Color TV-Game 15
The Color TV-Game 15 (テレビゲーム15, TV-Game 15) was one of the consoles of the Color TV-Game line, acting as one of Nintendo's first forays into the video game industry. Released in 1977, the console currently acts as the oldest entity in the Super Smash Bros. series, being three years older than Mr. Game & Watch and Pac-Man's debuts in 1980 and 2 years older than Sheriff.
As an Assist Trophy
The Color TV-Game 15 made its Smash Bros. debut as an Assist Trophy in the fourth game of the series.
Upon being summoned, a single white paddle appears above the summoner's head, before splitting into two paddles from the original game. It will then launch a large pixel "ball" between both paddles, playing a game of Pong by themselves. The launched ball will bounce off any surfaces it touches, and deals extreme knockback to any enemy that touches it directly; reflecting a ball in play often grants it OHKO power. Additionally, the paddles themselves reflect projectiles for the opponents of the summoner and deal knockback to enemies that touch the paddles, while not inflicting any damage.
During the "game", an aesthetic score appears above each paddle, keeping track of how many wins each paddle has. The paddles will attempt to keep the ball in play as long as possible; if one paddle gets a point, the other paddle with shake up and down in dismay before another ball is launched.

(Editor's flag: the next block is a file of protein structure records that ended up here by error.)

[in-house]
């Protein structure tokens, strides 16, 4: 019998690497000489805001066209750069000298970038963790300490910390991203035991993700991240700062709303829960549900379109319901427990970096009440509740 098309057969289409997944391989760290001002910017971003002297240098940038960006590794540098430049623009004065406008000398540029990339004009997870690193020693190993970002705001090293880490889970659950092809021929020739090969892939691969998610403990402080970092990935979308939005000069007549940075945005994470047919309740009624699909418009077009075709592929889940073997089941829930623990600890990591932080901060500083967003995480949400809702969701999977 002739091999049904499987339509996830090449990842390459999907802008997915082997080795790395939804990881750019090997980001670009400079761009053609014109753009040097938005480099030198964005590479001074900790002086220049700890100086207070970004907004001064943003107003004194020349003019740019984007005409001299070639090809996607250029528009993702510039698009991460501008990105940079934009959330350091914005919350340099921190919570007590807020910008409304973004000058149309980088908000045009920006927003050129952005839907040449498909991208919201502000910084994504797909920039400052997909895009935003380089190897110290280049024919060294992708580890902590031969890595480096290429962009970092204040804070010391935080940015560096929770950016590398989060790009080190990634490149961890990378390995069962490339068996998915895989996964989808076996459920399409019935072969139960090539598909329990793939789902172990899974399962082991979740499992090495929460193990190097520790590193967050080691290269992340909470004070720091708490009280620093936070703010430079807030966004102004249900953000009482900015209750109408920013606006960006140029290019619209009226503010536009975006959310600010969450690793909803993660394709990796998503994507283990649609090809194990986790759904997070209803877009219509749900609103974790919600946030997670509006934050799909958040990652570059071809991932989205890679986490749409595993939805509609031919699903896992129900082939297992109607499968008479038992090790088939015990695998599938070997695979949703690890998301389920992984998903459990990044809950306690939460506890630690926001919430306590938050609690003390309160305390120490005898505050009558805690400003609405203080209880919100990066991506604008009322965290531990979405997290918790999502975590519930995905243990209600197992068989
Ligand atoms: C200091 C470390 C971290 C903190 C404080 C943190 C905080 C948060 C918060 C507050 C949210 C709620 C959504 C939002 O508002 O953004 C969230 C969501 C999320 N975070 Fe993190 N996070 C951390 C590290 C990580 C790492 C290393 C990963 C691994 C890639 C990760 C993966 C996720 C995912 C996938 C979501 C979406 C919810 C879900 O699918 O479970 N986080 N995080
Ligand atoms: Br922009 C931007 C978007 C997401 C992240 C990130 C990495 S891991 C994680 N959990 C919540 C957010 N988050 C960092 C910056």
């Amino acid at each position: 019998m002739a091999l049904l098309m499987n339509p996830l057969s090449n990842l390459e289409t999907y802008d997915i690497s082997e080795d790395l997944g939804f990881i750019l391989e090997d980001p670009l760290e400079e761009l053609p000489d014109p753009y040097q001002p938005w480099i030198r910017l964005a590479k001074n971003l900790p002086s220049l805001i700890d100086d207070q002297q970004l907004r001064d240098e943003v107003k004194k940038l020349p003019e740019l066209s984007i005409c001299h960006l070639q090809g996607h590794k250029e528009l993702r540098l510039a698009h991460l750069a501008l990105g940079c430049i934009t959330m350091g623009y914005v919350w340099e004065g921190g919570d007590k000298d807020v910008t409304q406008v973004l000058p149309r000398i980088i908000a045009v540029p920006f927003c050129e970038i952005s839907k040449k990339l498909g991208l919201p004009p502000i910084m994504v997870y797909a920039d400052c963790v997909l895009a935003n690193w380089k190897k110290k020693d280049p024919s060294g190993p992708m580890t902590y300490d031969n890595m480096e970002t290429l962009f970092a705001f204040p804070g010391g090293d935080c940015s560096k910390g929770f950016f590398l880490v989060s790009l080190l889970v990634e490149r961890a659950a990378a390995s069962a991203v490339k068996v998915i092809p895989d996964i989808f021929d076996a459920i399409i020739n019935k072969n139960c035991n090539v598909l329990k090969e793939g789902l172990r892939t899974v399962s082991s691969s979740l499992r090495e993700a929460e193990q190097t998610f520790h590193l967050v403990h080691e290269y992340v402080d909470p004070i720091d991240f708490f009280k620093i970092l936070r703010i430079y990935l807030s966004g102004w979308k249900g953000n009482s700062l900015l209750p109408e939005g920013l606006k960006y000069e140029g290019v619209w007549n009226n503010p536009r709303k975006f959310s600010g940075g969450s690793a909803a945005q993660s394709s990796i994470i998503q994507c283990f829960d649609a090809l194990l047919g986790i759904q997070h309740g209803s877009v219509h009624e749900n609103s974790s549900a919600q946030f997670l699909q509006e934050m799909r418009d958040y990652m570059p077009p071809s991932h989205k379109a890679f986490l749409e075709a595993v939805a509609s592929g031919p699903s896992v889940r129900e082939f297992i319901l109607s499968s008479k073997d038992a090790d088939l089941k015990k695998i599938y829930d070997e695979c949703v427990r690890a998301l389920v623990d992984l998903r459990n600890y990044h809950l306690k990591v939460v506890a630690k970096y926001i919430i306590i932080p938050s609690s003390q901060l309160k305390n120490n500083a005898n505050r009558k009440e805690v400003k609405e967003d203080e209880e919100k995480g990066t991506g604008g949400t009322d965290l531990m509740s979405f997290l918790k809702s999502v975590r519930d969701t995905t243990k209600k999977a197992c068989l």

The Color TV-Game 15 trophy appears in both versions. In Super Smash Bros. for Nintendo 3DS is a Challenge reward, obtained by playing 50 combined hours in the Smash mode. In Super Smash Bros. for Wii U it is part of the Memorabilia Trophy Box.
As an Assist Trophy
Color TV-Game 15 reappears as an Assist Trophy. When summoned, the background of the current stage is now completely dulled out to resemble the graphics of the original game, as well as increase visibility. It can be defeated by attacking the paddles.
The Color TV-Game line of consoles was a series of consoles produced by Nintendo in the late 1970s, with all consoles only being released in Japan. The Color TV-Game series was among the numerous Pong clones produced after the production of Pong by Nolan Bushnell's Atari in 1972. The Color TV-Game 15 was the second iteration of the console, released in 1977, it featuring fifteen game variants over the six offered by its predecessor. The paddles move in linear paths with the same consistent speed, in homage to how the original game was controlled by using microswitches.
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